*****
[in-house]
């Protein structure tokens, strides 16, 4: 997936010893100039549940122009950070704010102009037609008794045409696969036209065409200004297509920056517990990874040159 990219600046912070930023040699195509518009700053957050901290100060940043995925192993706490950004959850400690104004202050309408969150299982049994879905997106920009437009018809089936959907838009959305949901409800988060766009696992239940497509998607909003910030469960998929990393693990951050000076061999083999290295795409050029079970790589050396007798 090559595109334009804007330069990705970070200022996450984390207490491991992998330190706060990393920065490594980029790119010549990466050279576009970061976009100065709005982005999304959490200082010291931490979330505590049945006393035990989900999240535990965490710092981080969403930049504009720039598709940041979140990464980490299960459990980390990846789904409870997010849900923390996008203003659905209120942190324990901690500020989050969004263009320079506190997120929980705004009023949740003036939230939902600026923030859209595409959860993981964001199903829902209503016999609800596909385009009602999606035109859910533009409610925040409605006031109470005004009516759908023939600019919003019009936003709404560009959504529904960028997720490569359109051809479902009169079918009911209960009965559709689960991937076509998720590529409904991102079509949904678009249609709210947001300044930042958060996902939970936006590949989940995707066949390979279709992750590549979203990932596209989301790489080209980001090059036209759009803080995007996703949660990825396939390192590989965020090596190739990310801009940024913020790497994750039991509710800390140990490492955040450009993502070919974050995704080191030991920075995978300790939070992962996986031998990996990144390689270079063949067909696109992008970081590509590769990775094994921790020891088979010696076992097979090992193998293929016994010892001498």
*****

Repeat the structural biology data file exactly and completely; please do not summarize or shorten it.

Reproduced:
[in-house]
């Protein structure tokens, strides 16, 4: 997936010893100039549940122009950070704010102009037609008794045409696969036209065409200004297509920056517990990874040159 990219600046912070930023040699195509518009700053957050901290100060940043995925192993706490950004959850400690104004202050309408969150299982049994879905997106920009437009018809089936959907838009959305949901409800988060766009696992239940497509998607909003910030469960998929990393693990951050000076061999083999290295795409050029079970790589050396007798 090559595109334009804007330069990705970070200022996450984390207490491991992998330190706060990393920065490594980029790119010549990466050279576009970061976009100065709005982005999304959490200082010291931490979330505590049945006393035990989900999240535990965490710092981080969403930049504009720039598709940041979140990464980490299960459990980390990846789904409870997010849900923390996008203003659905209120942190324990901690500020989050969004263009320079506190997120929980705004009023949740003036939230939902600026923030859209595409959860993981964001199903829902209503016999609800596909385009009602999606035109859910533009409610925040409605006031109470005004009516759908023939600019919003019009936003709404560009959504529904960028997720490569359109051809479902009169079918009911209960009965559709689960991937076509998720590529409904991102079509949904678009249609709210947001300044930042958060996902939970936006590949989940995707066949390979279709992750590549979203990932596209989301790489080209980001090059036209759009803080995007996703949660990825396939390192590989965020090596190739990310801009940024913020790497994750039991509710800390140990490492955040450009993502070919974050995704080191030991920075995978300790939070992962996986031998990996990144390689270079063949067909696109992008970081590509590769990775094994921790020891088979010696076992097979090992193998293929016994010892001498």